Plumbing Manufacturers Intl. (PMI) and the Alliance for Water Efficiency (AWE) announced a joint partnership on a study to...
Comments and ideas must be submitted to EPA by Aug. 31
The Water Quality Assn. (WQA) is encouraging industry members to make their voices heard by the end of the month on major changes to the lead content regulation being put forward by the U.S. Environmental Protection Agency (EPA). EPA is looking for suggestions on how to implement numerous aspects of the law, which takes effect in 2014.
“The effects of this law on our industry could be profound,” said Dave Haataja, WQA executive director. “We should take advantage of this opportunity to help shape how it works. How this law is put into place could significantly affect the bottom line for a long time.”
The law takes effect Jan. 1, 2014. It is a major amendment to the Safe Drinking Water Act. The law essentially requires lead content of “not more than a weighted average of 0.25% when used with respect to the wetted surfaces of pipes and pipe fittings, plumbing fittings and fixtures.”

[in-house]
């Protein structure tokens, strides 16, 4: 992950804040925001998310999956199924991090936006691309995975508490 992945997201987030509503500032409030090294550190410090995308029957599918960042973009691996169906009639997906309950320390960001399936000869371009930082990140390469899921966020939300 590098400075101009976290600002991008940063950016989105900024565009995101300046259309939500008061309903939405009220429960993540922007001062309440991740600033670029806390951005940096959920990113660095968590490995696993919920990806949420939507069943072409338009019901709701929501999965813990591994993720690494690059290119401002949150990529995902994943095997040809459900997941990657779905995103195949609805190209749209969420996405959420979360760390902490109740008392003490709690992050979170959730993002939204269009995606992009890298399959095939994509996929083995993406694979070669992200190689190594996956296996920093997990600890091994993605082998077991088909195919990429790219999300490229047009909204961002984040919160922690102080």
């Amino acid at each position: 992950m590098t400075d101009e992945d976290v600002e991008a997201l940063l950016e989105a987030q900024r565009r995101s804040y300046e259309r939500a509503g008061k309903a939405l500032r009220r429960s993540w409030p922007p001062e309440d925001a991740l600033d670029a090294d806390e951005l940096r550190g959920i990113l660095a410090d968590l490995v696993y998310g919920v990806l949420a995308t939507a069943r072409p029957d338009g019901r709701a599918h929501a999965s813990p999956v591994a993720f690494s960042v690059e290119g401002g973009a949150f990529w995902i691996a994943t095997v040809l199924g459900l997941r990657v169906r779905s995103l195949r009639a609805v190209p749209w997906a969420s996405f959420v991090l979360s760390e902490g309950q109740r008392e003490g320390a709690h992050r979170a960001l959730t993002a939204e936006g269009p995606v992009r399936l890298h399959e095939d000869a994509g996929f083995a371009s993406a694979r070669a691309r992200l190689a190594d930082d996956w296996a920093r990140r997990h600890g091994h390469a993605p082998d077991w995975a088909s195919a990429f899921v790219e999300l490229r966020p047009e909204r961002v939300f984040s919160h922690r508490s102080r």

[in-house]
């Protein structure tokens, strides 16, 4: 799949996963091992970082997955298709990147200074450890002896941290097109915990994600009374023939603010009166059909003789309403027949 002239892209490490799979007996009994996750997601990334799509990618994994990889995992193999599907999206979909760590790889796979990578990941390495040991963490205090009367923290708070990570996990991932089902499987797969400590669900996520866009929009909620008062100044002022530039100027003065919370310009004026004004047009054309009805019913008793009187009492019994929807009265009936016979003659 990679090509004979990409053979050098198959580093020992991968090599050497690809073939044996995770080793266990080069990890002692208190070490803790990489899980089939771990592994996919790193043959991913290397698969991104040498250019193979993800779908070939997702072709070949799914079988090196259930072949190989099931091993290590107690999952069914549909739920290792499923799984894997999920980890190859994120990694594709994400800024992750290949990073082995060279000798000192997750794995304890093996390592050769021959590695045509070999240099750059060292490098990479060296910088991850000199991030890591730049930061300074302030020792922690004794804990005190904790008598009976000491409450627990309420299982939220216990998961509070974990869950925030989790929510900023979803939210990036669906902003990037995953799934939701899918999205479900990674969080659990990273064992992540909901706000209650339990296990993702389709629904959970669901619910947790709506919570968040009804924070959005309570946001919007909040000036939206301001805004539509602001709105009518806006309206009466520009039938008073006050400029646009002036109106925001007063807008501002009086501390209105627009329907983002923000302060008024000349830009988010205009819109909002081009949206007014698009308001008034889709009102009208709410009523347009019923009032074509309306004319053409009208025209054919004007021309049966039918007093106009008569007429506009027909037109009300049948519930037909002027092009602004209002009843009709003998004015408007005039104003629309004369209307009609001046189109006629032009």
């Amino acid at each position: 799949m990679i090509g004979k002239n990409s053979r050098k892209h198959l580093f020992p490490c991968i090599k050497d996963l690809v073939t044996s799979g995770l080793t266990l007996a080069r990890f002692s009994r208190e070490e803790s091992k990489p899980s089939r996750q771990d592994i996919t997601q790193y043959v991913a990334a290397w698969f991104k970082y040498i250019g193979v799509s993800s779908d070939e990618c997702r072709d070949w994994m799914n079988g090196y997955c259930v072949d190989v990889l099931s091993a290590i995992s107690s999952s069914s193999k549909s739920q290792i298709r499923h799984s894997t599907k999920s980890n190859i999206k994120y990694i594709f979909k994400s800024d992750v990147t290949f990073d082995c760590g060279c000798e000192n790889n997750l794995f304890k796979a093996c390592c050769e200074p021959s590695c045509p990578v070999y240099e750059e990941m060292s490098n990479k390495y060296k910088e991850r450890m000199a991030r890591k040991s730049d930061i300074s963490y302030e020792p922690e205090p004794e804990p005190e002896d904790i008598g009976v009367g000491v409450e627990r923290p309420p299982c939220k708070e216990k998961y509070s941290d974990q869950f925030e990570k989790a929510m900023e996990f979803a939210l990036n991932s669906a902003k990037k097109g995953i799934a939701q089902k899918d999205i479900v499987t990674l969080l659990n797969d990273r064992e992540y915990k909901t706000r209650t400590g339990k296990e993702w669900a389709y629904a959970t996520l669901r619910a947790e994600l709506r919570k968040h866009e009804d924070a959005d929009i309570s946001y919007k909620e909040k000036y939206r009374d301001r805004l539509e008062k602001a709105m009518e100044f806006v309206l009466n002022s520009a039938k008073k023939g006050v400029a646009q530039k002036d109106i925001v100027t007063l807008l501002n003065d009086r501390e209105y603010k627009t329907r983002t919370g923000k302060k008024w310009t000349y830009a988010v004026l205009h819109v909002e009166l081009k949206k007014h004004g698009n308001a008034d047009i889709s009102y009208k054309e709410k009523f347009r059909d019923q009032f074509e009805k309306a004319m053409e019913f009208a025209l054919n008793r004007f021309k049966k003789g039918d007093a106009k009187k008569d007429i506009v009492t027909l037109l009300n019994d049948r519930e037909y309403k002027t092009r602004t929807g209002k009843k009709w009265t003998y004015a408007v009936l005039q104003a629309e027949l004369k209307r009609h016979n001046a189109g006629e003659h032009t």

Regulators are looking into how companies will prove their products are compliant. Suggestions are to require third-party certification or require manufacturers to publically display proof of compliance. However, EPA is open to other suggestions as well.
Questions also exist as to how compliant products will be identified in the field by inspectors. EPA recognizes the issue of consistently marking products to show they meet the new low lead regulation.
EPA would like to establish uniform marking requirements so the low lead-compliant products can be easily identified in the field.
The regulation does contain exemptions for products that are not meant to carry drinkable water, but EPA is concerned with dual product lines or interchangeable products for potable and nonpotable applications that may cause confusion in the marketplace and in the field. The focus will be on how these products will be marked to show they are not to be used for potable water to prevent misuse.
Other questions to be resolved by EPA include how replacement parts will be covered by the act, how exactly to measure lead content, state enforcement burdens and time frames for regulation enforcement.
Industry comments and ideas must be submitted to EPA by Aug. 31. Anyone with supporting or negative comments on why any or all of these proposed ideas should not be implemented are encouraged to take a moment to comment. Comments should be directed to [email protected].